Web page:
The Council of Europe has now condemned Creationism and Intelligent Design as dangerous to democracy and a threat to human rights! Unbelievable. The statements they make about the role of evolution in society are very “religious” in nature. It seems the document is a witch-hunt against those who dare to question Darwinism, and a statement of faith in naturalistic evolution.

All of my Pentecostal life I have heard how the issues of baptism and the Oneness of God are joined at the hip. It’s been taught over and over again that one will not “see” baptism in Jesus’ name until they “see” the Oneness of God. That idea never sat quite right with me. I saw the connection, but did not see any logical connection. While an understanding of the Oneness of God is sufficient to see that we are to be baptized in Jesus’ name, I do not think it is necessary to see that we are to be baptized in Jesus’ name.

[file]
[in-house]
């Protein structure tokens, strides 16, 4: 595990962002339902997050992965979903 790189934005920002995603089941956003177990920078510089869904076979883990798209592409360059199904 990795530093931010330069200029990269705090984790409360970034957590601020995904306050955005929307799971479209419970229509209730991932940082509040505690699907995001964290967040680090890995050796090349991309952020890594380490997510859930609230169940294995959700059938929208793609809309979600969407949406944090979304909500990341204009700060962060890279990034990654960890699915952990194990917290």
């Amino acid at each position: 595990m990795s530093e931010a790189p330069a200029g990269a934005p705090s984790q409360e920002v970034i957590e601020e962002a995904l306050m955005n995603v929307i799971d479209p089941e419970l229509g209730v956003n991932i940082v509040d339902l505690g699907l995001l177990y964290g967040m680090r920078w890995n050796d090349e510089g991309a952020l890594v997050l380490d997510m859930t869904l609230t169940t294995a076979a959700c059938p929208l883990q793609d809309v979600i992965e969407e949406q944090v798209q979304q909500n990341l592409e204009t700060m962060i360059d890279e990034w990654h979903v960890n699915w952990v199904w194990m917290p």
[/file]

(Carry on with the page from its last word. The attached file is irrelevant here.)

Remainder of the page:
One not need not believe in the Oneness of God to see the validity of Jesus’ name baptism (I have heard there are Trinitarian churches that baptize in Jesus’ name, although I cannot point to any specific church). Indeed, even if God were a Trinity, it would not change the fact that the intended baptismal formula is the Jesus’ name formula. Think of prayer. The Bible is clear that prayer is to be “in Jesus’ name.” No Trinitarian argues that since God is a Trinity, one should pray “in the name of the Father, Son, and Holy Spirit.” They accept the teaching of Scripture that prayer is to be said exclusively in Jesus’ name, and do not see that as detracting from the Trinity. Likewise, the Jesus’ name formula-if the intended formula-poses no challenge to Trinitarian theology.